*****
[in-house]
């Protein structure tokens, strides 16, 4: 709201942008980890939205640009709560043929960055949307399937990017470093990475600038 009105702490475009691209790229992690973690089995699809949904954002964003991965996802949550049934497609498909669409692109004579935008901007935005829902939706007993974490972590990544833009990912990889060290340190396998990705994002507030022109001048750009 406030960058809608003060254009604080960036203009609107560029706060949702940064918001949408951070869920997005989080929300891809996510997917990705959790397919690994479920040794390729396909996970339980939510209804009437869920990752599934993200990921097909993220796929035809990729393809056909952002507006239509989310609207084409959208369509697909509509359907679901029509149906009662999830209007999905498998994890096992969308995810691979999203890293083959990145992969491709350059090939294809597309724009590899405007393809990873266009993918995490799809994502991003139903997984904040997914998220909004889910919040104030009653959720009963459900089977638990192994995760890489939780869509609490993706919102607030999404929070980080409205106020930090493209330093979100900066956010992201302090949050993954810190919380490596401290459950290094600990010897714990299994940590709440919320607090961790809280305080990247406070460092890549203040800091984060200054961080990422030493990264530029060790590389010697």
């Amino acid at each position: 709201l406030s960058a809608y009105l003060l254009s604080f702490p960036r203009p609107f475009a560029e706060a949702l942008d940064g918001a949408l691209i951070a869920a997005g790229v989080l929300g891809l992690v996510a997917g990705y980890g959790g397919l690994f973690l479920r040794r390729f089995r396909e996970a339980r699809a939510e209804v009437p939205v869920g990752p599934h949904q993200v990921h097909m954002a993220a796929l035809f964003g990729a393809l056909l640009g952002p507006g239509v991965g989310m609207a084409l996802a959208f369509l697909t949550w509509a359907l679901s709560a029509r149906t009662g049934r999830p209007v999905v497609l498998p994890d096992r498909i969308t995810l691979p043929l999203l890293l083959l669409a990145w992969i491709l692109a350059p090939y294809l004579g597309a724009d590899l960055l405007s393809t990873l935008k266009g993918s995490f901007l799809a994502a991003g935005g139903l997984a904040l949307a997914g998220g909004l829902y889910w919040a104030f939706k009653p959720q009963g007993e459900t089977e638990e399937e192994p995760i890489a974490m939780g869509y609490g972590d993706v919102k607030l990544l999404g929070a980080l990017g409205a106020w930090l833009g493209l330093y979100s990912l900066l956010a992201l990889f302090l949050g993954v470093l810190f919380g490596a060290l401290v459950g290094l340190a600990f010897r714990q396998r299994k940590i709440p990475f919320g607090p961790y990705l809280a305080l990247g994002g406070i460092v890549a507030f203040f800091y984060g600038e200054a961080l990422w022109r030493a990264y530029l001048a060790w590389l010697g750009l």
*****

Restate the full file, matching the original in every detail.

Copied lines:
[in-house]
């Protein structure tokens, strides 16, 4: 709201942008980890939205640009709560043929960055949307399937990017470093990475600038 009105702490475009691209790229992690973690089995699809949904954002964003991965996802949550049934497609498909669409692109004579935008901007935005829902939706007993974490972590990544833009990912990889060290340190396998990705994002507030022109001048750009 406030960058809608003060254009604080960036203009609107560029706060949702940064918001949408951070869920997005989080929300891809996510997917990705959790397919690994479920040794390729396909996970339980939510209804009437869920990752599934993200990921097909993220796929035809990729393809056909952002507006239509989310609207084409959208369509697909509509359907679901029509149906009662999830209007999905498998994890096992969308995810691979999203890293083959990145992969491709350059090939294809597309724009590899405007393809990873266009993918995490799809994502991003139903997984904040997914998220909004889910919040104030009653959720009963459900089977638990192994995760890489939780869509609490993706919102607030999404929070980080409205106020930090493209330093979100900066956010992201302090949050993954810190919380490596401290459950290094600990010897714990299994940590709440919320607090961790809280305080990247406070460092890549203040800091984060200054961080990422030493990264530029060790590389010697």
């Amino acid at each position: 709201l406030s960058a809608y009105l003060l254009s604080f702490p960036r203009p609107f475009a560029e706060a949702l942008d940064g918001a949408l691209i951070a869920a997005g790229v989080l929300g891809l992690v996510a997917g990705y980890g959790g397919l690994f973690l479920r040794r390729f089995r396909e996970a339980r699809a939510e209804v009437p939205v869920g990752p599934h949904q993200v990921h097909m954002a993220a796929l035809f964003g990729a393809l056909l640009g952002p507006g239509v991965g989310m609207a084409l996802a959208f369509l697909t949550w509509a359907l679901s709560a029509r149906t009662g049934r999830p209007v999905v497609l498998p994890d096992r498909i969308t995810l691979p043929l999203l890293l083959l669409a990145w992969i491709l692109a350059p090939y294809l004579g597309a724009d590899l960055l405007s393809t990873l935008k266009g993918s995490f901007l799809a994502a991003g935005g139903l997984a904040l949307a997914g998220g909004l829902y889910w919040a104030f939706k009653p959720q009963g007993e459900t089977e638990e399937e192994p995760i890489a974490m939780g869509y609490g972590d993706v919102k607030l990544l999404g929070a980080l990017g409205a106020w930090l833009g493209l330093y979100s990912l900066l956010a992201l990889f302090l949050g993954v470093l810190f919380g490596a060290l401290v459950g290094l340190a600990f010897r714990q396998r299994k940590i709440p990475f919320g607090p961790y990705l809280a305080l990247g994002g406070i460092v890549a507030f203040f800091y984060g600038e200054a961080l990422w022109r030493a990264y530029l001048a060790w590389l010697g750009l």